"Not surprising, many homeowners took advantage of this low mortgage rate environment and have already refinanced their loans. The refinance share of applications averaged nearly 70% of all mortgage activity in the first half of this year, according to our survey. In addition, an increasing share of refinancing borrowers chose to shorten their loan terms during the second quarter, according to Freddie Mac's Quarterly Product Transition Report."
For more information, visit www.freddiemac.com or www.twitter.com/FreddieMac.
September 12, 2011 4:57 pm
With home prices at bargain levels, it may be the perfect time to consider purchasing a property to rent. Investing in a rental property can be profitable for those with time on their hands and who are knowledgeable enough to work the market appropriately. Although no purchase is ever a sure-shot, you can avoid losing money by keeping the following in mind:
Don’t assume a cheap deal is a win-win: Although low prices are always attractive to you, the buyer, don’t forget to keep other factors in mind such as location and building type. If the property is in a less-than-desirable location, you may have trouble finding the right renters or any renters at all. Look for properties in busy areas or cities where demand will never waver.
Don’t forget the extra costs: Always factor in a 3-6% closing-cost fee and keep in mind that you’ll also need funds to maintain the building. Try to plan ahead and figure out what your profit margin will likely be and determine whether buying the property in question is worth your time and investment. Too many times do first-time landlords purchase properties without thinking on a long-term scale. Cover all of your bases by taking all costs into consideration.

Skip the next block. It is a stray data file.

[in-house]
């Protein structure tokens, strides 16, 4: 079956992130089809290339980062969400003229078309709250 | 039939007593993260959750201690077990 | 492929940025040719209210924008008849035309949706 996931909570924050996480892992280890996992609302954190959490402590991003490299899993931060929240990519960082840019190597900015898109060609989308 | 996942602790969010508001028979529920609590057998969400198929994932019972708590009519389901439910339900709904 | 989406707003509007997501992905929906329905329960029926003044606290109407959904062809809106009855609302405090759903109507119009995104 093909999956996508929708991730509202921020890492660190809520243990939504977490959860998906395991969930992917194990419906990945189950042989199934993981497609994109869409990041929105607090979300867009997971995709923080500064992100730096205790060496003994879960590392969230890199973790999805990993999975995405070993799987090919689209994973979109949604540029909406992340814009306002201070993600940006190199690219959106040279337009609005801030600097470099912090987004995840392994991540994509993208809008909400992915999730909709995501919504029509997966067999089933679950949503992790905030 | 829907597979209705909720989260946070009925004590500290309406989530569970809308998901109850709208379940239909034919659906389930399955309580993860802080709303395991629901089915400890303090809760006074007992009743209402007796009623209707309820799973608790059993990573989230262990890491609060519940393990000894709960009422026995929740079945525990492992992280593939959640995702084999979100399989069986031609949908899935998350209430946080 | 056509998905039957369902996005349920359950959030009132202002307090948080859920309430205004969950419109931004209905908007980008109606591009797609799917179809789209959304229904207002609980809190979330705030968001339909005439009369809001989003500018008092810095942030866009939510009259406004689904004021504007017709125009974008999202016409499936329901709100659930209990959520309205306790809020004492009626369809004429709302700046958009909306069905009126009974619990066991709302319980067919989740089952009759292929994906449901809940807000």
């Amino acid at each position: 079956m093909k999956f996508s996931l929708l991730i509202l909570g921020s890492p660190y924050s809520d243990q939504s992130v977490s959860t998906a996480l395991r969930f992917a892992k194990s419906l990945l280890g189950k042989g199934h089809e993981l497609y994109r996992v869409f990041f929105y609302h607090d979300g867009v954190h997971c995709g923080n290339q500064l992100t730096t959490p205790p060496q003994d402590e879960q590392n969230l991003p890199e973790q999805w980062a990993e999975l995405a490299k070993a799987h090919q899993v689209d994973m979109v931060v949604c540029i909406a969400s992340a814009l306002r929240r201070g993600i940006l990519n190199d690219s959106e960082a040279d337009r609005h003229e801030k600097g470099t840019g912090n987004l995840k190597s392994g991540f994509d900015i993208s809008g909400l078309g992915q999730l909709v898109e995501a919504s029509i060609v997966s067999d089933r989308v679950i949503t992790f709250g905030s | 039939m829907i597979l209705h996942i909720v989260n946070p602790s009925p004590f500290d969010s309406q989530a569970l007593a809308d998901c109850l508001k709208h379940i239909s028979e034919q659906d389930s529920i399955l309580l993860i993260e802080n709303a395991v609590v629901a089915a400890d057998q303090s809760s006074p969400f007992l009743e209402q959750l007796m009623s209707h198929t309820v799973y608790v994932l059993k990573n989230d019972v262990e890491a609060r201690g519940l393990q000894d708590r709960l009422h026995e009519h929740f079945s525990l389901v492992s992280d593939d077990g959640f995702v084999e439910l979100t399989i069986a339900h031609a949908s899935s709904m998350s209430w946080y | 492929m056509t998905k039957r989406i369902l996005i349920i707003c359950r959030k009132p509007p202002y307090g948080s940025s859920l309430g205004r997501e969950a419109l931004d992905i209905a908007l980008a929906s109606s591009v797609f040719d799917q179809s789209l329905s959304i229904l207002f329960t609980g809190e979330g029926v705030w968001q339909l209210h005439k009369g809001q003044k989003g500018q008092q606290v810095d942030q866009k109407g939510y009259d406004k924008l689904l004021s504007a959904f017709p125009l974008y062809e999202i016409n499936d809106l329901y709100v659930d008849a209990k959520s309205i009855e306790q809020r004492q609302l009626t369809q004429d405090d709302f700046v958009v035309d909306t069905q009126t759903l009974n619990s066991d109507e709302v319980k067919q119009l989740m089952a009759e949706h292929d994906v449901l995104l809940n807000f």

Be reasonable about your profit expectations: When you become a landlord, you become a collector. If tenants lose their jobs or stop paying for any other reason, it may take several weeks to evict them. Don’t simply assume that money will keep coming in. It may take time to find the right tenants and even then, there could always be a disruption in payment. Be prepared for this, just in case.
Owning a rental is different than owning a home: Some tenants may be more demanding as to what’s acceptable in terms of maintenance and repairs. State laws (which vary by state) may also impose strict rules and regulations, dishing out even more work for your plate. Although property managers can help out with a lot of this, hiring one will cost you. Be mentally and financially prepared for the task of becoming a landlord so that there are no surprises later down the road.